Long-term Liabilities are reasonably expected not to be liquidated within
a year. They usually include issued long-term bonds, notes payables, long-term leases,
pension obligations, and long-term product warranties. Liabilities of uncertain
value or timing are called provisions.
Long-term liabilities are liabilities with a future benefit over one year, such as notes payable that mature greater than one year. In accounting, the long-term liabilities are shown on the right wing of the balance-sheet representing the sources of funds, which are generally bounded in form of capital assets.
Examples of long-term liabilities are debentures, mortgage loans and other bank loans (note: not all bank loans are long term as not all are paid over a period greater than a year, the example is bridging loan).
By convention, the portion of long-term liabilities that must be paid in the coming 12-month period are classified as current liabilities. For example, a loan for which two payments of $1000 are due, one in the next twelve months and the other after that date, would be 'split' into two: $1000 would be classified as a current liability, and $1000 as a long-term liability (note this example is simplified, and does not take into account any interest or discounting effects, which may be required depending on the accounting rules).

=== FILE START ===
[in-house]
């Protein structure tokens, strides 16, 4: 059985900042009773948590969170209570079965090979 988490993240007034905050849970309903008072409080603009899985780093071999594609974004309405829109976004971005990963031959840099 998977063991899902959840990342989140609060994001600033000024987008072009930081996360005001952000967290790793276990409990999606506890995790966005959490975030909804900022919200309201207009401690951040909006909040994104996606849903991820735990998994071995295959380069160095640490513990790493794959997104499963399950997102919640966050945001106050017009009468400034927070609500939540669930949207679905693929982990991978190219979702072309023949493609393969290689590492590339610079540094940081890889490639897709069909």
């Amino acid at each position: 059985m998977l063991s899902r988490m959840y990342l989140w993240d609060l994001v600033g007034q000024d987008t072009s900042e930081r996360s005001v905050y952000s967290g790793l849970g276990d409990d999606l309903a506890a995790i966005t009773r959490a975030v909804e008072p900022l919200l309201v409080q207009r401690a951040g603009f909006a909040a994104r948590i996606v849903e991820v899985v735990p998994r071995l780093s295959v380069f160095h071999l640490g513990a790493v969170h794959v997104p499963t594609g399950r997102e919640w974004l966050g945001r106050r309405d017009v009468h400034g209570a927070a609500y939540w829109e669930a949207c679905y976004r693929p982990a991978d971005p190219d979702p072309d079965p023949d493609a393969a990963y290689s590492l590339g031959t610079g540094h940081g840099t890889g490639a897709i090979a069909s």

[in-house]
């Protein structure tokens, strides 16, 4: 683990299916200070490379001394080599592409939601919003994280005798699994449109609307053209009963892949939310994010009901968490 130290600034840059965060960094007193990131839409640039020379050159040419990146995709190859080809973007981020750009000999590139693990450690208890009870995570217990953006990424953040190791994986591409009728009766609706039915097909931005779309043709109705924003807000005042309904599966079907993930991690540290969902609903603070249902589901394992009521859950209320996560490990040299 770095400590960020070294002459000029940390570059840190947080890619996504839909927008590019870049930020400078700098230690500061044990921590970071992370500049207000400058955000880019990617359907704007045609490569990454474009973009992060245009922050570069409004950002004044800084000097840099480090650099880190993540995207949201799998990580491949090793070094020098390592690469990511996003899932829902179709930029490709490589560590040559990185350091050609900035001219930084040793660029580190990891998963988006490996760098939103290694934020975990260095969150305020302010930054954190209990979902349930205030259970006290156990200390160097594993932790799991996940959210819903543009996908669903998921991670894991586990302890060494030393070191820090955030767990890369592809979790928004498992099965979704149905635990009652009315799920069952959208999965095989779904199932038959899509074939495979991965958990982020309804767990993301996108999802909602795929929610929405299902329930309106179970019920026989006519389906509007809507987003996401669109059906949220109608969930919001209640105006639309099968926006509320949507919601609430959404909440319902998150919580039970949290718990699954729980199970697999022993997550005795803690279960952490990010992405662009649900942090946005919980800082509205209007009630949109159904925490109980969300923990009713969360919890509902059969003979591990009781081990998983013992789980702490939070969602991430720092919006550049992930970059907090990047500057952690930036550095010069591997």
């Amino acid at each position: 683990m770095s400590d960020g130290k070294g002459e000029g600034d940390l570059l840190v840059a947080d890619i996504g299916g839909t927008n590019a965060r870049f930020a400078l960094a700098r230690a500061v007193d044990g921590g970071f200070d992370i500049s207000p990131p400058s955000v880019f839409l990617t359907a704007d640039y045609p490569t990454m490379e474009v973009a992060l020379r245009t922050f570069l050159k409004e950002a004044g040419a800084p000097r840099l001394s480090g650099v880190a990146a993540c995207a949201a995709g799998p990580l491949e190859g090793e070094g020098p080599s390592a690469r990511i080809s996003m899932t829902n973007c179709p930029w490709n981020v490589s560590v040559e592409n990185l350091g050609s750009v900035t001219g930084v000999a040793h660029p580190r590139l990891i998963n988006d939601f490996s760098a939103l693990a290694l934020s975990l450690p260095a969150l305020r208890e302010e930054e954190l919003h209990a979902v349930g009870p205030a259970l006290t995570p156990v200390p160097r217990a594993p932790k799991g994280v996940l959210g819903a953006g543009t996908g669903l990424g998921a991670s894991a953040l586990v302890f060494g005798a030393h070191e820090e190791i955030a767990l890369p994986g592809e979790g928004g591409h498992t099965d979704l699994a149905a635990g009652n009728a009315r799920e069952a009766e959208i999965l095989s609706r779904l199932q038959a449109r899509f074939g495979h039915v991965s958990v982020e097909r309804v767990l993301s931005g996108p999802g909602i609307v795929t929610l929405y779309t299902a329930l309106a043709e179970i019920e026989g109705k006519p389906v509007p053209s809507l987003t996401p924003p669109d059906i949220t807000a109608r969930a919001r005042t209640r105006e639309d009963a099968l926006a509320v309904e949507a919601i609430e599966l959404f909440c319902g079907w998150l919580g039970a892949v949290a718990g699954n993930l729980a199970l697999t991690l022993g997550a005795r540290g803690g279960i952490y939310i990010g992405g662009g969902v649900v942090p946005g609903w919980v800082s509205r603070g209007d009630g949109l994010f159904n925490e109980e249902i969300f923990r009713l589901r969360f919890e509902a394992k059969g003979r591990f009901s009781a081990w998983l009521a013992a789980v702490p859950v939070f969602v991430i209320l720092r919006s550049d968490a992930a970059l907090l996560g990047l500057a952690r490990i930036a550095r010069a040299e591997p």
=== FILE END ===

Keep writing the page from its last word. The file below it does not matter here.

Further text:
Liability in Law
In law a legal liability is a situation in which a person is liable, such
in situations of tort concerning property or reputation and is therefore responsible
to pay compensation for any damage incurred; liability may be civil or criminal.
See Strict liability. Under English law, with the passing of the Theft Act
1978, it is an offense to dishonestly evade a liability. Compensation for damages
usually resolved the liability. Vicarious liability arises under the common
law doctrine of agency – respondent superior – the responsibility of the superior
for the acts of their subordinate.
In commercial law, limited liability is a form of business ownership in which business owners are legally responsible for no more than the amount that they have contributed to a venture. If for example, a business goes bankrupt an owner with limited liability will not lose unrelated assets such as a personal residence (assuming they do not give personal guarantees). This is the standard model for larger businesses, in which a shareholder will only lose the amount invested (in the form of stock value decreasing).